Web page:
That pretty much summed up the experience. Fun. Educational. Slightly irritating. Still the day's trials had had an intoxicating effect on both Elise and me.
Hank had warned us that elderberry picking was a bitch. He explained clearly that gathering them requires you to hike through brier patches and swaths of star thistle colonies that no sane creature would traverse. This then would be followed by the finger puckering, back aching, delicate picking of the berries. The berries are so small that it would require the nimblest hands and keenest of eyes of the tiniest fairy tale creatures to pick them efficiently.
My hands were raw, my neck twisted into some inhuman Gordian knot (which a seasoned masseuse later that day would comment on saying, "I may need to get a guy with bigger hands to do this."), and my clothes and canvas bag were now splotchy with indigo juices. Fine indicators of work well done, but a pain in the butt no less.
"Hank did warn us," said Elise, "but I don't think the vast pains of this were thoroughly communicated."
After reading Hank's post about elderberry picking, both Elise and I were overcome with the desire to attack this project ourselves. If for no other reason but to give the whole thing a shot. Culinary adventurers we were! Braving the local Sacramento parks, filled with bikers in neon pants who give no warning before they zoom past you at supersonic speeds barely missing a deadly collision with you. Facing and countless bloodthirsty ticks! Blistering sun! Beware our outdoorsiness!
Yeah, I didn't buy it either, but you'd be surprised what two curious cooks will go through for a Sunday project.
Of course, you may be curious way all the fuss for elderberries. Elderberries are tiny little stone fruits that grown in bunches on, surprise surprise, elderberry trees. The flowers are often used for various liquors and syrups. The berries are generally considered a superfood; they're a natural anti-viral, often used in influenza HIV medications and studies. They're also crazy packed with the antioxidants. Plus the flavor is a funky and tart that echoes wine grapes and blueberries.
Elderberries are also the size of a pinhead. Literally. Not much bigger than this capital "O". As such you have to carefully rake these Lilliputian fruits off their itsy-bitsy branches. Otherwise you squish them in your clumsy paws, squirting their bright innards all over everything.
Armed with clippers and canvas bags we made our way through the park, snipping elderberry branches and tossing them into our hoarded load. As we marched in and out of little paths and dark natural growth alleys where local teenagers probably smoke meth we hunted down trees, always looking for the little blue bundles hanging in the air.
Over the river, through the woods. Around the brambles. Under the thickets. Across the fire ants' nest. Watching for rattlers. Dodging the falling ticks. Fighting our way through growth. Balancing on ledges. Hippity hoppity. We snipped bunch after bunch after bunch after bunch.
Soon our bags were heavy with fruit and we trudged our way back to the car. It was halfway through my rattlesnake story when I felt something wet. I looked to my side. My hip was splotched in indigo elderberry juice. The ripe berries, combined with gravity and their own weight, plus with constriction of the bag had begun to press the juice from the minuscule balls. It was almost shocking how much there was, but as they say, strength in small numbers.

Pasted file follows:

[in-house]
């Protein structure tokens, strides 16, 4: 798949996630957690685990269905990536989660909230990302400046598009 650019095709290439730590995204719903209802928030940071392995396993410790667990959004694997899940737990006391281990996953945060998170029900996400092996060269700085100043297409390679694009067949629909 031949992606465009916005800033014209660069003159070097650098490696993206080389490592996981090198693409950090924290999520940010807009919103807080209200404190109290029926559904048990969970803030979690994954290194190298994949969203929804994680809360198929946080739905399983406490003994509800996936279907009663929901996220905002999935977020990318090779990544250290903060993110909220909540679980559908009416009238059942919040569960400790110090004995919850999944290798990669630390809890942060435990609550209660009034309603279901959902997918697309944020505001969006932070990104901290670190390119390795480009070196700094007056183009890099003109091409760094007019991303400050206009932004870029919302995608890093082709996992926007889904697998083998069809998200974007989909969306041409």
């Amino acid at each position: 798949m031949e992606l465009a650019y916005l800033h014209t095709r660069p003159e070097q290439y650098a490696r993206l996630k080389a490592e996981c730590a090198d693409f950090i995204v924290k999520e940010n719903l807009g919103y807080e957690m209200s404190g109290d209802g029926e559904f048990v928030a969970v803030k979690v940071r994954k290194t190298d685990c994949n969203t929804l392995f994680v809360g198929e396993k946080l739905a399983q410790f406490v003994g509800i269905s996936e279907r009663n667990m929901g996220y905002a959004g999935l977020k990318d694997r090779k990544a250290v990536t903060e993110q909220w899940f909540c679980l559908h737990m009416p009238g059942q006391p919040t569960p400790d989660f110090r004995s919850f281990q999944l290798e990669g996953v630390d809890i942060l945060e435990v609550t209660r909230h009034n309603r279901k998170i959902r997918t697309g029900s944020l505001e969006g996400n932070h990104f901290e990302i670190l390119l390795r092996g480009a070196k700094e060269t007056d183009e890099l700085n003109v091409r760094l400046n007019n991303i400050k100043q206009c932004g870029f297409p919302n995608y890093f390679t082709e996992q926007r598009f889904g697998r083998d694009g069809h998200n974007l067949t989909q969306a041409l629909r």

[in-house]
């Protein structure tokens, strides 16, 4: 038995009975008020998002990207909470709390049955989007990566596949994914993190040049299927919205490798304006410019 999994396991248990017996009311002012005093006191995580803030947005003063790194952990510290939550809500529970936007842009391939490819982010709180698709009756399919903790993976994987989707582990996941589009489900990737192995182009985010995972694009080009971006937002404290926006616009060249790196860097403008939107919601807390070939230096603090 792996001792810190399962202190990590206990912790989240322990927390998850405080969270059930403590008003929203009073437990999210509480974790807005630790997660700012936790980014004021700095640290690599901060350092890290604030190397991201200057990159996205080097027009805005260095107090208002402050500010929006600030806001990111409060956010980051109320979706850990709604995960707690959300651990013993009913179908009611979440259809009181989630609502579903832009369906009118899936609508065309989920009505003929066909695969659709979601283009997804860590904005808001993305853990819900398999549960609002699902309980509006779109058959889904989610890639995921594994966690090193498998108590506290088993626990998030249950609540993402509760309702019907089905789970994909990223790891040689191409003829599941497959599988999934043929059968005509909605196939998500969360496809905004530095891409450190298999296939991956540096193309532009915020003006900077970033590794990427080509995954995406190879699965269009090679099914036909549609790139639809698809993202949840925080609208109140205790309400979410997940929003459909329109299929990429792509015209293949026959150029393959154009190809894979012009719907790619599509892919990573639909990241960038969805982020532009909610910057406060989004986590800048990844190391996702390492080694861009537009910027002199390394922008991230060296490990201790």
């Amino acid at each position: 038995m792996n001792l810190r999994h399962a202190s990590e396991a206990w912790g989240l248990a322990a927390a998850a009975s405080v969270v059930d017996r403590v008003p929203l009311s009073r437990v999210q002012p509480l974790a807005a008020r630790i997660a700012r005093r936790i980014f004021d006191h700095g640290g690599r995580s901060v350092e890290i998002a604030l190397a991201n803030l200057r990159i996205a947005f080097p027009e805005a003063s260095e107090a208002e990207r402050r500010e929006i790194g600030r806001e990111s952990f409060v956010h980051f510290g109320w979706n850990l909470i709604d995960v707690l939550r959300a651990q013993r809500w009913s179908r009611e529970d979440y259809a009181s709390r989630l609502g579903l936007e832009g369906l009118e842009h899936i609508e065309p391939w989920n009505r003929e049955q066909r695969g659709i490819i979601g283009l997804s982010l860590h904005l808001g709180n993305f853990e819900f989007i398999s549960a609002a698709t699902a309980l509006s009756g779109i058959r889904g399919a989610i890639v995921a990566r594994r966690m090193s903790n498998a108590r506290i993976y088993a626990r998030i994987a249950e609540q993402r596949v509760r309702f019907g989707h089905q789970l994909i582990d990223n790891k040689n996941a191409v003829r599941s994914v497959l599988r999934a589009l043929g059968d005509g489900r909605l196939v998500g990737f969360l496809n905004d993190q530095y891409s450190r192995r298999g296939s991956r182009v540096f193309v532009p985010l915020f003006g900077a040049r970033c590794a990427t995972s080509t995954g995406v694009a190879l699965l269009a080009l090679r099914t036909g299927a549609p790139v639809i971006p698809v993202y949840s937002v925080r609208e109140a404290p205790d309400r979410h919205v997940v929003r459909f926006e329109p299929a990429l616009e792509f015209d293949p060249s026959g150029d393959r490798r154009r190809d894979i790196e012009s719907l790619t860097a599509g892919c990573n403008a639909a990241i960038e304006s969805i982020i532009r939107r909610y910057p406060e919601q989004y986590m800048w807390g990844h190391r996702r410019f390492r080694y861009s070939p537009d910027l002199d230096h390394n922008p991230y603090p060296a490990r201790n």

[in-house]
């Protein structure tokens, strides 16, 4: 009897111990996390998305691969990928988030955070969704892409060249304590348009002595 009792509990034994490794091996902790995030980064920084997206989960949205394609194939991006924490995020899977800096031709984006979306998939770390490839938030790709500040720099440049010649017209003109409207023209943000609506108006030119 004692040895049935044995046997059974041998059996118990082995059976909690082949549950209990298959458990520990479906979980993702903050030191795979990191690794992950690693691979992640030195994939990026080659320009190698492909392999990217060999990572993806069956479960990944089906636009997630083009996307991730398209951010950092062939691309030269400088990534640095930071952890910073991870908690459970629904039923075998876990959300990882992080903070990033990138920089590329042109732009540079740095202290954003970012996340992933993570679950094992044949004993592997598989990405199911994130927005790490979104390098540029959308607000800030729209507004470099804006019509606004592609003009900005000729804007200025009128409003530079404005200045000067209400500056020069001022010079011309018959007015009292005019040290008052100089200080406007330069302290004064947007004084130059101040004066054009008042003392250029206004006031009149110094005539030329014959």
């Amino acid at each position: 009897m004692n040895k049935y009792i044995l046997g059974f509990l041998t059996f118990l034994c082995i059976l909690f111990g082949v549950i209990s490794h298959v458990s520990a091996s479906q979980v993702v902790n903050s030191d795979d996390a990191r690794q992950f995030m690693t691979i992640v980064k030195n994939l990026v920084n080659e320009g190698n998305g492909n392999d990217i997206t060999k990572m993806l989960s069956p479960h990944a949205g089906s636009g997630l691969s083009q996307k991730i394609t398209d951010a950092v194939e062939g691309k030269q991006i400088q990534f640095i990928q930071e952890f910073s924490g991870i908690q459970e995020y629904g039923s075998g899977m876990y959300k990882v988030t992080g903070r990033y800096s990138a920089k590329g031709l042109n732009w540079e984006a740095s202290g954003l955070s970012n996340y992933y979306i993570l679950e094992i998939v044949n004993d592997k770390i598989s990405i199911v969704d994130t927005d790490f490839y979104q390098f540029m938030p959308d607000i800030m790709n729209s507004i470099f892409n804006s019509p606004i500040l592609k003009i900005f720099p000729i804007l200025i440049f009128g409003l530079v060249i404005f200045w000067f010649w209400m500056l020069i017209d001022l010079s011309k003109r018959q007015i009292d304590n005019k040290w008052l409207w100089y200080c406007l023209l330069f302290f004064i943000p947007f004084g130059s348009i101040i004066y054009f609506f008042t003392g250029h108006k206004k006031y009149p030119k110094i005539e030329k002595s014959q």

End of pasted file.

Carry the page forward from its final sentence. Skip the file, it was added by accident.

Back at Elise's house we had begun the picking party. This party, physically, was a drag. Seriously, I was ready to bribe small neighborhood children to come help in some Tom Sawyer-ish scheme, the berries my white picket fence. I think I almost convinced Elise to take part in this.
Did I also mention the ticks, spiders, and other assorted creatures we encountered in the bundles of berries? You would look down to suddenly find many pairs of legs crawling over the berries, up the bowl, or worse yet up your arm. All kinds of freaky fun there. Elise and I both learned we can squeal like five year old girls. That's stuff you can bond over.
That's not to say it wasn't a party. We had a ball of a time telling stories, gossiping, trading jokes, laying out the plans for our futures. It was a great time to just chill.
By the end of things, by which I mean two hours later, we had eight pounds of elderberries. Do you have any idea what that looks like? Damned impressive is what.
At this point I had to bid Elise adieu. I went to a massage appointment. I had a coupon and never had one before, plus after our small wilderness excursion I pretty well felt like I needed one. Elise went about cooking the berries down with some sugar and straining them. She the processed elderberry slurry into jelly and syrup. (Elise is a very good friend to me. She also took these awesome pictures.)
Have you had elderberry jelly or syrup? Think of the darkest, richest port wine you've ever tasted. Now make it ever darker and richer than that, and add a slight tartness to the back of it. Yeah... that's about it. Amazing stuff. Over pancakes, waffles, vanilla ice cream, some of the syrup with a glass of gin and tonic. I plan to use some on a wild duck that Hank gave me. Oh yes, I will be eating and drinking well.
Overall, is the pain and suffering worth it? Yes. Very much so. At least to me. But the outdoors and I have a very love - hate relationship (Boy Scouts made me love nature and hate it all the same. Hiking, king snakes, outdoor cooking = good. Canoeing, fire ants, morning frost in a tent = bad.).
So, yes, I'll go next year. I'll go because the results are worth the trouble, thorns, and ticks. I'll go because you don't do elderberry picking or processing alone. You do it with friends, you make a game of it, you catch up as you pluck, and laugh as you hike through the woods. In the end you have great stories to share, a greater bond, and damn good jelly.